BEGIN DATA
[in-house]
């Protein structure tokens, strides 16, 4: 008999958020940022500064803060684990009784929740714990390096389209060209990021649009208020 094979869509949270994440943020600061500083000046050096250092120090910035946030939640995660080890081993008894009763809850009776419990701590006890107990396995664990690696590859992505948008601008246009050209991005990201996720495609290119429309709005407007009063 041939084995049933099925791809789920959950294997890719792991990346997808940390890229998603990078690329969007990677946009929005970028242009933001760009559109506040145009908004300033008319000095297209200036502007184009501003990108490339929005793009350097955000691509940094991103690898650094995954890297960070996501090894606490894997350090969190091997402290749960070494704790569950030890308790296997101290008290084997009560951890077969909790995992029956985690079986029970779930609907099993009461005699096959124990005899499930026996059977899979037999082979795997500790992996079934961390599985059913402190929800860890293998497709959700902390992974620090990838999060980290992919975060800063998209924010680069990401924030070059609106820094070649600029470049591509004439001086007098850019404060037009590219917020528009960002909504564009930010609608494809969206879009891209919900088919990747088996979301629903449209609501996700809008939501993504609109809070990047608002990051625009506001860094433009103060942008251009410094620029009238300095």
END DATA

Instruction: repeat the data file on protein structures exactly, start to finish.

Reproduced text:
[in-house]
């Protein structure tokens, strides 16, 4: 008999958020940022500064803060684990009784929740714990390096389209060209990021649009208020 094979869509949270994440943020600061500083000046050096250092120090910035946030939640995660080890081993008894009763809850009776419990701590006890107990396995664990690696590859992505948008601008246009050209991005990201996720495609290119429309709005407007009063 041939084995049933099925791809789920959950294997890719792991990346997808940390890229998603990078690329969007990677946009929005970028242009933001760009559109506040145009908004300033008319000095297209200036502007184009501003990108490339929005793009350097955000691509940094991103690898650094995954890297960070996501090894606490894997350090969190091997402290749960070494704790569950030890308790296997101290008290084997009560951890077969909790995992029956985690079986029970779930609907099993009461005699096959124990005899499930026996059977899979037999082979795997500790992996079934961390599985059913402190929800860890293998497709959700902390992974620090990838999060980290992919975060800063998209924010680069990401924030070059609106820094070649600029470049591509004439001086007098850019404060037009590219917020528009960002909504564009930010609608494809969206879009891209919900088919990747088996979301629903449209609501996700809008939501993504609109809070990047608002990051625009506001860094433009103060942008251009410094620029009238300095």